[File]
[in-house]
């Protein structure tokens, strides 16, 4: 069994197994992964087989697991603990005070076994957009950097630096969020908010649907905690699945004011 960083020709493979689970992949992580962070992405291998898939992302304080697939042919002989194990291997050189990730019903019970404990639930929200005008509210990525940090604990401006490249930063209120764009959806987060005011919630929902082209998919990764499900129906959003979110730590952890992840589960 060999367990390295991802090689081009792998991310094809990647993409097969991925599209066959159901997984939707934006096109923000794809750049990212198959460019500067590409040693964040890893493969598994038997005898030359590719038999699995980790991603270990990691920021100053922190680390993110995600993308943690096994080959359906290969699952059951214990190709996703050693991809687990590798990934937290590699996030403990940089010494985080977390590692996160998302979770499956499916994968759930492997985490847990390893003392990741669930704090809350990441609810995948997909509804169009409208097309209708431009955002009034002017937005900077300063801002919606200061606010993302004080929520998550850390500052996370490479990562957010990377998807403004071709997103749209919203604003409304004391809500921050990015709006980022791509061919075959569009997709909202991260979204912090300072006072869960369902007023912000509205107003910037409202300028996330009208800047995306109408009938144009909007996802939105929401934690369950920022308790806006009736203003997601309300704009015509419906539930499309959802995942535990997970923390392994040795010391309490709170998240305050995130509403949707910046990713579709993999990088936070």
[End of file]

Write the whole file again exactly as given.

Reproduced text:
[in-house]
């Protein structure tokens, strides 16, 4: 069994197994992964087989697991603990005070076994957009950097630096969020908010649907905690699945004011 960083020709493979689970992949992580962070992405291998898939992302304080697939042919002989194990291997050189990730019903019970404990639930929200005008509210990525940090604990401006490249930063209120764009959806987060005011919630929902082209998919990764499900129906959003979110730590952890992840589960 060999367990390295991802090689081009792998991310094809990647993409097969991925599209066959159901997984939707934006096109923000794809750049990212198959460019500067590409040693964040890893493969598994038997005898030359590719038999699995980790991603270990990691920021100053922190680390993110995600993308943690096994080959359906290969699952059951214990190709996703050693991809687990590798990934937290590699996030403990940089010494985080977390590692996160998302979770499956499916994968759930492997985490847990390893003392990741669930704090809350990441609810995948997909509804169009409208097309209708431009955002009034002017937005900077300063801002919606200061606010993302004080929520998550850390500052996370490479990562957010990377998807403004071709997103749209919203604003409304004391809500921050990015709006980022791509061919075959569009997709909202991260979204912090300072006072869960369902007023912000509205107003910037409202300028996330009208800047995306109408009938144009909007996802939105929401934690369950920022308790806006009736203003997601309300704009015509419906539930499309959802995942535990997970923390392994040795010391309490709170998240305050995130509403949707910046990713579709993999990088936070």